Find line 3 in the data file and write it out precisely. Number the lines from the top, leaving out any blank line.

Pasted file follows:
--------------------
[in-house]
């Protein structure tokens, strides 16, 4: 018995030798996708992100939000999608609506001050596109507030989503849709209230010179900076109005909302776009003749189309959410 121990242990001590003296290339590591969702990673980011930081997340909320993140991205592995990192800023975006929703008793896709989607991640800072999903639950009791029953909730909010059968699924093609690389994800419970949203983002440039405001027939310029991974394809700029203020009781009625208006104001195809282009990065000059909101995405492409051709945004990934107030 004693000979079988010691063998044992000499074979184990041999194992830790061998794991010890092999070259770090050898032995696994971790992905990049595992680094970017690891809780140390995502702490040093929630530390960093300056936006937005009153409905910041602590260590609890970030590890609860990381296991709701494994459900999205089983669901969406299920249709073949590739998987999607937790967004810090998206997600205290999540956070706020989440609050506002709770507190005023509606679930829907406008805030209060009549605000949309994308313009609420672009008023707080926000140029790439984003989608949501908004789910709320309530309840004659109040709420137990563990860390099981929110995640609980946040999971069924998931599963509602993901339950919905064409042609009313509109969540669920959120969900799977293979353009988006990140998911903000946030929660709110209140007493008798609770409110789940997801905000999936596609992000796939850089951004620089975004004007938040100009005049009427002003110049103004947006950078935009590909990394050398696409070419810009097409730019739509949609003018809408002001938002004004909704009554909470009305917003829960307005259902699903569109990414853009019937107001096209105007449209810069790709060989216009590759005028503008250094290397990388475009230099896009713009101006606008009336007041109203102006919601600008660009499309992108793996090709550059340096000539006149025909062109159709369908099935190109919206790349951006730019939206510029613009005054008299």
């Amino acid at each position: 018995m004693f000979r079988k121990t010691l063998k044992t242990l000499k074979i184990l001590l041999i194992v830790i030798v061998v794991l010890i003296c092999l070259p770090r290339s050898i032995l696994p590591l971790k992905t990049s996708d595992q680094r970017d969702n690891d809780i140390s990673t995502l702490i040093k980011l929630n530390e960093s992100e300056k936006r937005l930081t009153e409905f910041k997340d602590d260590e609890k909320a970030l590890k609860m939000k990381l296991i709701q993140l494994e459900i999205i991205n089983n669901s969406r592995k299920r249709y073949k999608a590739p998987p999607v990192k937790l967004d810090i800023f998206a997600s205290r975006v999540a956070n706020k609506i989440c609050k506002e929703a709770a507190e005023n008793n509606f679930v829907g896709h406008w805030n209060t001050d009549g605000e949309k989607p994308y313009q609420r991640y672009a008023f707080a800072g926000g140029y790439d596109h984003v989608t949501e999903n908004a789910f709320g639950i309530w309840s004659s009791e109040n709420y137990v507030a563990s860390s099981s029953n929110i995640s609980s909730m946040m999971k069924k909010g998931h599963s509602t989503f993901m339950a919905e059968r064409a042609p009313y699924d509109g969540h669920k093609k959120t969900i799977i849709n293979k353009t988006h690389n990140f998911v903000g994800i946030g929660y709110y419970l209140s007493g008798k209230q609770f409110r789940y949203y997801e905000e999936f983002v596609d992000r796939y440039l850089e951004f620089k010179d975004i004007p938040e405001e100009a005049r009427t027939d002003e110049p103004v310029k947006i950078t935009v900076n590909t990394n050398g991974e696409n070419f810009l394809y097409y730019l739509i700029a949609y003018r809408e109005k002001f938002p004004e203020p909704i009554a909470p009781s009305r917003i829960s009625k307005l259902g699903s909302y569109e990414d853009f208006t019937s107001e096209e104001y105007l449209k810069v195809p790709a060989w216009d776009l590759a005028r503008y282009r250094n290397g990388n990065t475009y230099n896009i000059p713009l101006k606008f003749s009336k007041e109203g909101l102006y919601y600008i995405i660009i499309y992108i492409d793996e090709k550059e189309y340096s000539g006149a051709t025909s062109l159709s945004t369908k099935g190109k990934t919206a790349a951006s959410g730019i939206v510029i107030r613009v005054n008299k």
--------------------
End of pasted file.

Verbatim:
């Amino acid at each position: 018995m004693f000979r079988k121990t010691l063998k044992t242990l000499k074979i184990l001590l041999i194992v830790i030798v061998v794991l010890i003296c092999l070259p770090r290339s050898i032995l696994p590591l971790k992905t990049s996708d595992q680094r970017d969702n690891d809780i140390s990673t995502l702490i040093k980011l929630n530390e960093s992100e300056k936006r937005l930081t009153e409905f910041k997340d602590d260590e609890k909320a970030l590890k609860m939000k990381l296991i709701q993140l494994e459900i999205i991205n089983n669901s969406r592995k299920r249709y073949k999608a590739p998987p999607v990192k937790l967004d810090i800023f998206a997600s205290r975006v999540a956070n706020k609506i989440c609050k506002e929703a709770a507190e005023n008793n509606f679930v829907g896709h406008w805030n209060t001050d009549g605000e949309k989607p994308y313009q609420r991640y672009a008023f707080a800072g926000g140029y790439d596109h984003v989608t949501e999903n908004a789910f709320g639950i309530w309840s004659s009791e109040n709420y137990v507030a563990s860390s099981s029953n929110i995640s609980s909730m946040m999971k069924k909010g998931h599963s509602t989503f993901m339950a919905e059968r064409a042609p009313y699924d509109g969540h669920k093609k959120t969900i799977i849709n293979k353009t988006h690389n990140f998911v903000g994800i946030g929660y709110y419970l209140s007493g008798k209230q609770f409110r789940y949203y997801e905000e999936f983002v596609d992000r796939y440039l850089e951004f620089k010179d975004i004007p938040e405001e100009a005049r009427t027939d002003e110049p103004v310029k947006i950078t935009v900076n590909t990394n050398g991974e696409n070419f810009l394809y097409y730019l739509i700029a949609y003018r809408e109005k002001f938002p004004e203020p909704i009554a909470p009781s009305r917003i829960s009625k307005l259902g699903s909302y569109e990414d853009f208006t019937s107001e096209e104001y105007l449209k810069v195809p790709a060989w216009d776009l590759a005028r503008y282009r250094n290397g990388n990065t475009y230099n896009i000059p713009l101006k606008f003749s009336k007041e109203g909101l102006y919601y600008i995405i660009i499309y992108i492409d793996e090709k550059e189309y340096s000539g006149a051709t025909s062109l159709s945004t369908k099935g190109k990934t919206a790349a951006s959410g730019i939206v510029i107030r613009v005054n008299k």